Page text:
From water bottle to functional bar: summer strategies in the saddle

GARD, FRANCE - SEPTEMBER 03: Arrival / Alexey Lutsenko of Kazahkstan and Astana Pro Team / Celebration / Tacx bottle / during the 107th Tour de France 2020, Stage 6 a 191km stage from Le Teil to Mont Aigoual-Gard 1560m / #TDF2020 / @LeTour / on September 03, 2020 in Gard, France. (Photo by Frank Faugere - Pool/Getty Images)

Courtesy of: Dr. Erica Lombardi, Dietitian Team Astana Premier Tech, and Giacomo Garabello, Fitness Coach and Sport Nutritionist

Summertime for a cyclist should be synonymous with hydration and energy.

The days get longer and you can spend more hours in the saddle under the sun, which increases your energy expenditure and water needs. 

However, despite the attention paid to supplementation and nutrition that is now widespread among the majority of cyclists, in these hot months many people remember episodes of muscle cramps following the intake of mineral salts, or even ‘hunger crises’ with sensations such as gastric emptying and empty legs. It is not uncommon for these sensations to occur despite the intake of maltodextrins in water bottles and gels. And so the cause of these episodes is attributed to the poor quality of the dietary supplement consumed.

And yet, if we think of a perfect combination, we can think of the close correlation between the intake of mineral salts and proper hydration, or between the ingestion of maltodextrins and an increase in energy. These factors are undoubtedly interrelated and instrumental in optimising performance and energy sensations in the saddle.

So why did the dreaded muscle cramps occur if mineral salts were taken? And why, in spite of maltodextrins and gels, did you still experience a loss of energy or hunger pangs? 

During physical activity, especially under stress, a number of interrelated metabolic mechanisms are at work, involving both the digestive (visceral) and muscular systems, which are also related to the initial state of nutrition and hydration, i.e. before getting on the bike. It is therefore essential to start off hydrated and with reserves of sugars – glycogen.

A supplement taken during physical activity can certainly help performance, but it is difficult to cover any previous conspicuous water or nutritional deficiencies.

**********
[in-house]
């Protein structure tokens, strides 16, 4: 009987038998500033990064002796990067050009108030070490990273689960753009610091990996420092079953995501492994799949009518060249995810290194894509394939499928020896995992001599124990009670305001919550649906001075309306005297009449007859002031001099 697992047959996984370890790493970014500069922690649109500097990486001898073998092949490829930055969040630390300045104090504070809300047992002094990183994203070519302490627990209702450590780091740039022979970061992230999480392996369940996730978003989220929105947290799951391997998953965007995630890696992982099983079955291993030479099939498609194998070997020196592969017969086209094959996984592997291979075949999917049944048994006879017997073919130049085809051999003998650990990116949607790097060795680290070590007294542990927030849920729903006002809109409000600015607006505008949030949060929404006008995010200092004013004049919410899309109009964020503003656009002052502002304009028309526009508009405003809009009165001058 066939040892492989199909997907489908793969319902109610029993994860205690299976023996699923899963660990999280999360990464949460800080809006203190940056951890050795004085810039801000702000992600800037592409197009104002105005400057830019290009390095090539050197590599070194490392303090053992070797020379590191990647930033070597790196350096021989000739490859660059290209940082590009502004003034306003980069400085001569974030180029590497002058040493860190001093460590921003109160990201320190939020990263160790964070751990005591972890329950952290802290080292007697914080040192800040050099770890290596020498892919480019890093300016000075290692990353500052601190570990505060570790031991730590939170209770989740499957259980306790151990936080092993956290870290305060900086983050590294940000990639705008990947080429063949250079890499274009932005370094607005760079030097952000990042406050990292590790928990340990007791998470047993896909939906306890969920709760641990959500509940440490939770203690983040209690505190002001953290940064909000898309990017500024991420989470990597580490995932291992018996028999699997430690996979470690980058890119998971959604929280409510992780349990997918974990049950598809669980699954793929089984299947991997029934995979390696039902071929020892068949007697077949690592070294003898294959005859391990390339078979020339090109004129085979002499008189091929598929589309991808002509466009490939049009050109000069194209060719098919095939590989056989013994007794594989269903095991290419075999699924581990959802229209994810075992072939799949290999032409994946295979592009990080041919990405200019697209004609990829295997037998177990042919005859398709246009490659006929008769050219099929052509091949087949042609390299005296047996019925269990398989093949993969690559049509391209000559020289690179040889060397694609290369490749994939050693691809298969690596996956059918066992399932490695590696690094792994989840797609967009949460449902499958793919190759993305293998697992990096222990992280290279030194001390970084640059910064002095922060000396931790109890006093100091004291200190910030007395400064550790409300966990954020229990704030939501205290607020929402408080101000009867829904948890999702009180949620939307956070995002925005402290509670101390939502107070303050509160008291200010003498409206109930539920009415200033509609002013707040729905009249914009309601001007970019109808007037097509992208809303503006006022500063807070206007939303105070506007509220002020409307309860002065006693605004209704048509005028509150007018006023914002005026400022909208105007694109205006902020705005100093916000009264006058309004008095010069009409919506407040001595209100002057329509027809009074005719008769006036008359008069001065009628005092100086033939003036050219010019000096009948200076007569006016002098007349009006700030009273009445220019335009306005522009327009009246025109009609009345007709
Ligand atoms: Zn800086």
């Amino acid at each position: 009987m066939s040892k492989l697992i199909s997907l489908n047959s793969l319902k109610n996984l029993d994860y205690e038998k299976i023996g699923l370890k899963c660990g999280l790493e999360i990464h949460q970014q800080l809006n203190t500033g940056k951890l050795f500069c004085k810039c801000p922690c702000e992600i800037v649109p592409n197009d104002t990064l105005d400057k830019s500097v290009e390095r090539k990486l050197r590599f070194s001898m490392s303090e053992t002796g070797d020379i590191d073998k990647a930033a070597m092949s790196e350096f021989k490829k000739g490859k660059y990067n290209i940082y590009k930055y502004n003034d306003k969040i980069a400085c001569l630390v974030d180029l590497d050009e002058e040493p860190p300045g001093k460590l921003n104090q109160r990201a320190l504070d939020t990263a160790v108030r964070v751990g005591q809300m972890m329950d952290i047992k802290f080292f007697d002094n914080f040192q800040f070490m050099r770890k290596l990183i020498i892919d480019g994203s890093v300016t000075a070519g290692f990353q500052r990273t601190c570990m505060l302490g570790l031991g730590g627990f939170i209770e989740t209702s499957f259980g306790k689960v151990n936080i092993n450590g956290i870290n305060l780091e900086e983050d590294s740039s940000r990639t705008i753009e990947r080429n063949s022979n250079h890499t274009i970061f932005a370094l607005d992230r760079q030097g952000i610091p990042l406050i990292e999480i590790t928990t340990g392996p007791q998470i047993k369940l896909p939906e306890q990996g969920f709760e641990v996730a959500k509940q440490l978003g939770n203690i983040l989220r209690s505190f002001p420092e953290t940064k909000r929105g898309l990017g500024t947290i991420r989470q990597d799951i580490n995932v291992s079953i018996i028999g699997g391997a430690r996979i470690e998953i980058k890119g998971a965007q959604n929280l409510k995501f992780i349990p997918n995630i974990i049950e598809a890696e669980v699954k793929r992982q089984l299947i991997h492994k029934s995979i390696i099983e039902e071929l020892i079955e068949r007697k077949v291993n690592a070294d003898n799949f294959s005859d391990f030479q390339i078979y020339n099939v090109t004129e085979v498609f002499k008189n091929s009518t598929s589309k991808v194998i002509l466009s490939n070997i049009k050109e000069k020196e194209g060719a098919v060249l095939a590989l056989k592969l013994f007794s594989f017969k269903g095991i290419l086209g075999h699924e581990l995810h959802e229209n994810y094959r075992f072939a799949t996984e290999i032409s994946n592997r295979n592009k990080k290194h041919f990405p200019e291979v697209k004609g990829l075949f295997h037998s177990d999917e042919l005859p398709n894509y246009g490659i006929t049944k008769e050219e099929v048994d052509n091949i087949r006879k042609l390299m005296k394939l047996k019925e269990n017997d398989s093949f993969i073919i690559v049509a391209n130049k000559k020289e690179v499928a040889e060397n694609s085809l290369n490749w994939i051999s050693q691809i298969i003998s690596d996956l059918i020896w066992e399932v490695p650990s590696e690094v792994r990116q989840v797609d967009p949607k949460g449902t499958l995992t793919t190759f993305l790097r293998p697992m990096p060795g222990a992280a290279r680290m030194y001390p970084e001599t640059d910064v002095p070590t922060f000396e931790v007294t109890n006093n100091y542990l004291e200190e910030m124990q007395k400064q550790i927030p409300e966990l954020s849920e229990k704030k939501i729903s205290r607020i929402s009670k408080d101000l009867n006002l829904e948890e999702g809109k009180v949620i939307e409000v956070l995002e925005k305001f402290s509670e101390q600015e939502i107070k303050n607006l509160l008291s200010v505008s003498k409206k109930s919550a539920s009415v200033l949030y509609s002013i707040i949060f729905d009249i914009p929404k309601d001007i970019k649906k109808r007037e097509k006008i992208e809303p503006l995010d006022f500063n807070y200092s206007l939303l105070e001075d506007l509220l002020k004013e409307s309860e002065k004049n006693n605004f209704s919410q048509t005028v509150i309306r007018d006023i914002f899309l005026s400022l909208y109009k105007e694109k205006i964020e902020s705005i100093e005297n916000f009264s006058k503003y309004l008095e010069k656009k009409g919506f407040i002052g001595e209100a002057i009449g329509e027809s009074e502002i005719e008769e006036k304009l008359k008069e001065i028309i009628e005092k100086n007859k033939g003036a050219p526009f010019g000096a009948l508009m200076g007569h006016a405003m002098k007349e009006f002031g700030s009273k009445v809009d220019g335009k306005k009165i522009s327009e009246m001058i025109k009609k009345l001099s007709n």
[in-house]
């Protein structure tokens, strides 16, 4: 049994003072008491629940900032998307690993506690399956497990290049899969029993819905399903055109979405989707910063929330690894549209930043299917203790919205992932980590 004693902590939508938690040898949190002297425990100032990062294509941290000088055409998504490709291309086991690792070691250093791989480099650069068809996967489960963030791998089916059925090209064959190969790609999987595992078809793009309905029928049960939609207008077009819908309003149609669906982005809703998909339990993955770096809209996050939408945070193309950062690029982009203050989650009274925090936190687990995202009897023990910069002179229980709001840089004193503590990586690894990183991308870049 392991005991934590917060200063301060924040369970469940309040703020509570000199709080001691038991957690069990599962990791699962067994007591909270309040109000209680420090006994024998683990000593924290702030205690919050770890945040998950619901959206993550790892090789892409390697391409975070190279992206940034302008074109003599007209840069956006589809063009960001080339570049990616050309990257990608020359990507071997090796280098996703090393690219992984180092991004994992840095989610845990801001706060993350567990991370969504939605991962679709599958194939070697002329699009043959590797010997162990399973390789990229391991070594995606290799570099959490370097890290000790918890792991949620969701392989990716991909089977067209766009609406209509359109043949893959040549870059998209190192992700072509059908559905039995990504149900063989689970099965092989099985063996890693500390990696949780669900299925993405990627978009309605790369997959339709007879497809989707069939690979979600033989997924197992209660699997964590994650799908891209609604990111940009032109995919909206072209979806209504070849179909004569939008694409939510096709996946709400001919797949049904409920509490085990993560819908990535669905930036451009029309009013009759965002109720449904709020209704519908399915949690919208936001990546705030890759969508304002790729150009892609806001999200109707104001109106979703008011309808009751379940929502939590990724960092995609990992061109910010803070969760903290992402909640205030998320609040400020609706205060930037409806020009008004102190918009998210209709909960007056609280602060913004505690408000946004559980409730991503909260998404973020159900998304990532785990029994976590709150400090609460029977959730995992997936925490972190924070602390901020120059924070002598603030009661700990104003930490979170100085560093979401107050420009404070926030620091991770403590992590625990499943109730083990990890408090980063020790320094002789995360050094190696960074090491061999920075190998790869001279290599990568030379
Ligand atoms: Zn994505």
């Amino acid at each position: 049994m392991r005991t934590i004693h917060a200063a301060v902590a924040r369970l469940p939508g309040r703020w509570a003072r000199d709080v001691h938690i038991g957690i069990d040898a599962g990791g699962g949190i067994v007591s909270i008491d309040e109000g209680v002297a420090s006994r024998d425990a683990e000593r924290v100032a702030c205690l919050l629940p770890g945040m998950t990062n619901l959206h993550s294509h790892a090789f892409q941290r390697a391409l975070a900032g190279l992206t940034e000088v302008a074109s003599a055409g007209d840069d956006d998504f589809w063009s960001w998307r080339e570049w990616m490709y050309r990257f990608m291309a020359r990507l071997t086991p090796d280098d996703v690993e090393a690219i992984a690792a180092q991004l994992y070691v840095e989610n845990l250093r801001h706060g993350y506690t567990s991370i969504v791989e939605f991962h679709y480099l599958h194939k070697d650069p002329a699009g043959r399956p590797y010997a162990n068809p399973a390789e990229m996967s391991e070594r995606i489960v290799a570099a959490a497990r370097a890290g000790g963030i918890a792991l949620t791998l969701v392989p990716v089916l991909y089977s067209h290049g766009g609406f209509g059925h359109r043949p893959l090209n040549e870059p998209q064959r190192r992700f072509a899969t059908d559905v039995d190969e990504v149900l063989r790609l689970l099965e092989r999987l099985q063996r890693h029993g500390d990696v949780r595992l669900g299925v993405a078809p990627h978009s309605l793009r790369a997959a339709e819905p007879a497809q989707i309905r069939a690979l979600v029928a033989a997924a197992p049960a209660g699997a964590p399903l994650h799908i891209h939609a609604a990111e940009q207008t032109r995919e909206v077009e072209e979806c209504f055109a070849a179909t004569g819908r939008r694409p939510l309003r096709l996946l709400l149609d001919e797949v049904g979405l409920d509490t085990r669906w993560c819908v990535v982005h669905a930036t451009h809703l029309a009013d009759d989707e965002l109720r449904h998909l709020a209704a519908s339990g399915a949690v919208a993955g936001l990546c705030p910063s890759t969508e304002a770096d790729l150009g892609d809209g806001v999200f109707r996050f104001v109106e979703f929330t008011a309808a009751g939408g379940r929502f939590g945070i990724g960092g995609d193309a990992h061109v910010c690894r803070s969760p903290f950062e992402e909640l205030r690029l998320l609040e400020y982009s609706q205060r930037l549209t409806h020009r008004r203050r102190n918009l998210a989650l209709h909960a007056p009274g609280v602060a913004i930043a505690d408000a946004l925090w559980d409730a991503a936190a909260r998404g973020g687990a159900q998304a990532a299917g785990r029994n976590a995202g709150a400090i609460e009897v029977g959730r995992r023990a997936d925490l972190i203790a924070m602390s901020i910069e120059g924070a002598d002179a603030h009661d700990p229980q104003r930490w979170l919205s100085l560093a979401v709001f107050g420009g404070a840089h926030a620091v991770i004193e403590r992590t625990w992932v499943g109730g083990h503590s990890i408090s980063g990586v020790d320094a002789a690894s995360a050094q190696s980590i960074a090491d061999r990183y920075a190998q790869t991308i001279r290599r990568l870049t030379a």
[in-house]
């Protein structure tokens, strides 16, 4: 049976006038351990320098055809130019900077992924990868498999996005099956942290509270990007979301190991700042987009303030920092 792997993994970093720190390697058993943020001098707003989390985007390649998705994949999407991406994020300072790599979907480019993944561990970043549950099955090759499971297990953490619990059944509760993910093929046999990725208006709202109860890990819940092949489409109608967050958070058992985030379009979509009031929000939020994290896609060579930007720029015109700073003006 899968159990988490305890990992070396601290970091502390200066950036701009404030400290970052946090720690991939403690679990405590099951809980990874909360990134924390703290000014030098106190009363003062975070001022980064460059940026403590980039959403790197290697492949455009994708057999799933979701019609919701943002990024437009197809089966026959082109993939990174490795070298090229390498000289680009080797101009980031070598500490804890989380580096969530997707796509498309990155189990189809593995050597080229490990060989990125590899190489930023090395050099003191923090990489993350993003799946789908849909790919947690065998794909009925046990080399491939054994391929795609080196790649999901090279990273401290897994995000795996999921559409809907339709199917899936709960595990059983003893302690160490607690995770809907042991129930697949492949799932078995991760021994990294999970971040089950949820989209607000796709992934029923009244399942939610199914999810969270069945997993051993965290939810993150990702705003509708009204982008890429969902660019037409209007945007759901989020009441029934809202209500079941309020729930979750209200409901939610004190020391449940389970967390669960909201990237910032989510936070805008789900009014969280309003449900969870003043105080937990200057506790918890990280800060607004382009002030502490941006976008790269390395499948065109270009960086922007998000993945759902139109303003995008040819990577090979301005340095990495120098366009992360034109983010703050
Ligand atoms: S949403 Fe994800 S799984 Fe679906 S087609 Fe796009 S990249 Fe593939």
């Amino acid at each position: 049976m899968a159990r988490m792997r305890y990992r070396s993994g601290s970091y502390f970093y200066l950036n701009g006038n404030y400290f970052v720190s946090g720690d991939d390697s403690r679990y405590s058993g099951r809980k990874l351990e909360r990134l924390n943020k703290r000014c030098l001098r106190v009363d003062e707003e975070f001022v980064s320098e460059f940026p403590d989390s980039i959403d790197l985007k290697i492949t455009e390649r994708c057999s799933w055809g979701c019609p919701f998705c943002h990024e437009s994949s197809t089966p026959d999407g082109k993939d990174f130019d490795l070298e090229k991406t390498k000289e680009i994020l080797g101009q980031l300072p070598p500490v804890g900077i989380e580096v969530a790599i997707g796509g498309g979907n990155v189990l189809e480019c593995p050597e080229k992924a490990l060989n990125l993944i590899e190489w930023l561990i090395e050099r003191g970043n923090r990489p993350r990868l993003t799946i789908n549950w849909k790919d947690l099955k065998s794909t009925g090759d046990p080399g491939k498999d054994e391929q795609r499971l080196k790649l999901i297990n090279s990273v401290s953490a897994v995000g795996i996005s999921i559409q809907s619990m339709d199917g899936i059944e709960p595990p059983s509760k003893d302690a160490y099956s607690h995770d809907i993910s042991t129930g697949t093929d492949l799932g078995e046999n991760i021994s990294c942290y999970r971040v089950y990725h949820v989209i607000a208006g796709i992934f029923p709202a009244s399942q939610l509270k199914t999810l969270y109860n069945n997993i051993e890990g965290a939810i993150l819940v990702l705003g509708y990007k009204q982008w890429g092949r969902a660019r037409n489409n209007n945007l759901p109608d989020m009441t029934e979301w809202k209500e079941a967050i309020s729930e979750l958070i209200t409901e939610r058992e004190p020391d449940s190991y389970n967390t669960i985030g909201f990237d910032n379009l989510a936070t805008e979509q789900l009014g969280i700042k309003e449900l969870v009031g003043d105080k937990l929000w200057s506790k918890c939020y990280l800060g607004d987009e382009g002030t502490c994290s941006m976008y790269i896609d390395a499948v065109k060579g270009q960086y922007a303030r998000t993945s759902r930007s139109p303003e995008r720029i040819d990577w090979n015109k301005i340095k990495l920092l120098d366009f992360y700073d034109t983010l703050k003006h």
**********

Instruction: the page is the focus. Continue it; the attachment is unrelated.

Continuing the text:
In order to make the intake and use of a dietary supplement functional for the benefit of your performance, it is a good rule to follow and bear in mind certain instructions for use:

  • The importance of the type of product you choose (individual usefulness and tolerance) 
  • The personalised quantity (ml/g/h/Kg)  
  • The method of formulating and temperature of the drink (preparation of the water bottle)
  • Programming the most functional time to take it (timing/h)
  • The strategic association with other products (liquid rations – flasks and solid rations – bars)

Specifically, the supplement and the bar should always be tested in training and never in competition to test their individual tolerability and the timing with which the metabolism absorbs them. For example, for some products such as the caffeine gel (average ergo effect after about 40′) there may be a different metabolisation process from one cyclist to another. The advice is to try the supplements one at a time to understand the individual and real subjective effects.

The quantity of supplement taken (e.g. 60g/h of maltodextrin), which is recommended for sports people on the label, should be customised by your doctor or nutritionist, who can indicate the quantities to vary according to the type of training or race. 

This can be calculated by the nutritionist on the basis of metabolic tests and the history of laf (daily physical activity levels).

Taking a professional’s carbohydrate requirements during the stage as an example, it might be useful to consume 90g/h of carbohydrate or more, but even this amount needs to be ‘trained’: consuming a lot of carbohydrate, even in solid form, requires more oxygen for digestion, which is partly taken away from the muscles. 

However, if your real needs are lower than this, consuming excessive quantities, especially in one go (drinking half a bottle or one bottle in a few minutes), as well as causing possible gastric disturbances, will reduce the blood absorption of the product (which if excessively concentrated is not absorbed properly) and therefore its availability in terms of blood sugar and energy for work in the saddle.